In a result that surprises no one, Germany’s Michael Jung is once again sitting atop the leaderboard at the Rolex Kentucky Three-Day Event, presented by Land Rover. He added just 1.6 time penalties to his dressage score to lead with FischerRocana FST with a score of 38.7. He has a rail in hand over France’s Maxime Livio and Qalao Des Mers in second (44.6), and England’s Zara Tindall and High Kingdom in third (46.6).
Though he’s once again on the precipice of 4-star glory, Jung admitted he did not have his signature perfect round as his mare got a few funny distances. “I think that’s cross-country,” said Jung. “You never know what will happen. You walk the course and make a plan, but then I felt in the warm up today that Rocana was not feeling perfect with the weather. It made me nervous before the start, but on course she was galloping well and jumping powerfully.”
Jung, defending Rolex Kentucky champion and two-time Olympic champion, credits his partnership with his horses, and especially Rocana, with his ability to succeed even when things don’t go perfectly.
“[Towards the end of the course] some situations were not very clear for me and the horse, but we have a good partnership,” he said. “That is the most important thing in eventing—that you know each other and trust each other and can find your way out of difficult situations. I am very happy that we both came out happy and healthy.”
Livio also had nothing but praise for his horse and his partnership.
“I am super happy with my horse, who had a super round,” said the 29-year-old Frenchman. “He started like he starts every time-fast and strong. I tried not to fight too much at the beginning, but he never wanted to get quiet. But he did exactly what I wanted everywhere. With all (the terrain and crowds) on that course sometimes you can have a plan and not realize that plan. It happened for me (on the fish in the Head of the Lake). My last stride was too short, but it was my only bobble on the course. The horse is well, I’m very happy, the ground was superb for me and the weather was a good thing today.”
The UK’s Tindall had a rough time during her last trip to the Kentucky Horse Park, when her horse High Kingdom had to be withdrawn from competition after injuring himself in the stables right before he was set to do dressage. This time they’ve had a much better weekend, with a good showing in dressage and a strong double-clear in the cross-country to stand third.
“I had a great ride,” she said. “I was pretty happy after my dressage and to get through to my cross-country was already better than two years ago! I was happy for the rain last night, the ground was incredible. He loves this phase–he gallops great, he’s easy to turn, he’s very good at all the combinations and we did what we planned the whole way around. He kept galloping well in the heat—you are always worried and he coped really well. He finished really good too, so hopefully it will be easier for him tomorrow [in show jumping].”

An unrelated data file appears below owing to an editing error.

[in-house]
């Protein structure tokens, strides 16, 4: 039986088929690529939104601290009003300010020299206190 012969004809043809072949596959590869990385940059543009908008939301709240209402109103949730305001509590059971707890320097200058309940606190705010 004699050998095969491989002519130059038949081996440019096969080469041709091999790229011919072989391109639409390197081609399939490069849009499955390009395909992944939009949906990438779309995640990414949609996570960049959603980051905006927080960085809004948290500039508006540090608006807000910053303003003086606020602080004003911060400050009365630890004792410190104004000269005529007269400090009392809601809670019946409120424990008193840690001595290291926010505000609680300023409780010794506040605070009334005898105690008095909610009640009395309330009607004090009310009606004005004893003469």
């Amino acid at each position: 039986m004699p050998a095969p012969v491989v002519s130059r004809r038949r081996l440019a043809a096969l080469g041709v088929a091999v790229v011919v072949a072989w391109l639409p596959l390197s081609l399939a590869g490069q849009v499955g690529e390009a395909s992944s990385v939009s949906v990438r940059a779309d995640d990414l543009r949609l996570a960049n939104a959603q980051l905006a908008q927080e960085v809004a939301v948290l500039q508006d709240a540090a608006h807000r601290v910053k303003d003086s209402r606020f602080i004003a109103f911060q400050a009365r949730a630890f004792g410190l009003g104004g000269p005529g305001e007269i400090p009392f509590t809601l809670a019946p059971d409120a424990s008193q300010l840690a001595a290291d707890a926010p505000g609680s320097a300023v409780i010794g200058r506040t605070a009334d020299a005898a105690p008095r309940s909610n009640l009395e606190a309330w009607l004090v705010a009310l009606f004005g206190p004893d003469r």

The cross-country caused a considerable shakeup in the standings. Overnight leaders Clark Montgomery and Loughan Glen dropped down the order after runouts at 18ab, the first of two narrow wedges in the water at the Land Rover Landing and the second of the Horse Park Barns at 27. Kim Severson who had been third after dressage retired Cooley Cross Border after a run out at the corner at the Fox Den at 22. The Land Rover Landing proved to be the most influential fence of the day, with 10 pairs coming to grief there.
In all, only five of the 57 starters (Copper Beech/Buck Davidson and Revitavet Capato/Jordan Linstedt withdrew before the start) managed to come home double clear, and only 26 came home with no jumping penalties. The five putting in sparkling double-clears included: Livio/Qalao Des Mers, Tindall/High Kingdom, Super Socks/Matthew Brown, Tim Bourke (IRL)/Luckaun Quality and Erin Sylvester/Mettraise.
Brown and Super Socks BCF put in an impressive double-clear round to move into fourth place. As the highest-placed American, they are currently leading the Rolex/USEF CCI4* Eventing National Championship.
“I was really happy with Super Socks,” said Brown. “My only plan was to take each exercise one at a time. I started with one idea of the options out there and I realized after jumping through the Head of the Lake that I just need to trust this horse and he’ll jump anything in front of him. I didn’t give a him a great jump in and he just did it, and I thought I need to trust that my horse knows what he’s doing.
“I’ve since discovered he jumped out of both of his front shoes somewhere before the Head of the Lake,” Brown continued. “There were a few jumps where I thought I saw a good distance, but he added up. Now, knowing he didn’t have fronts, I see he was making good decisions. I thought it was hard to find good ground at the end of the day, and he was quite tired but that horse is nothing if not all heart. I asked for more and he kept giving.”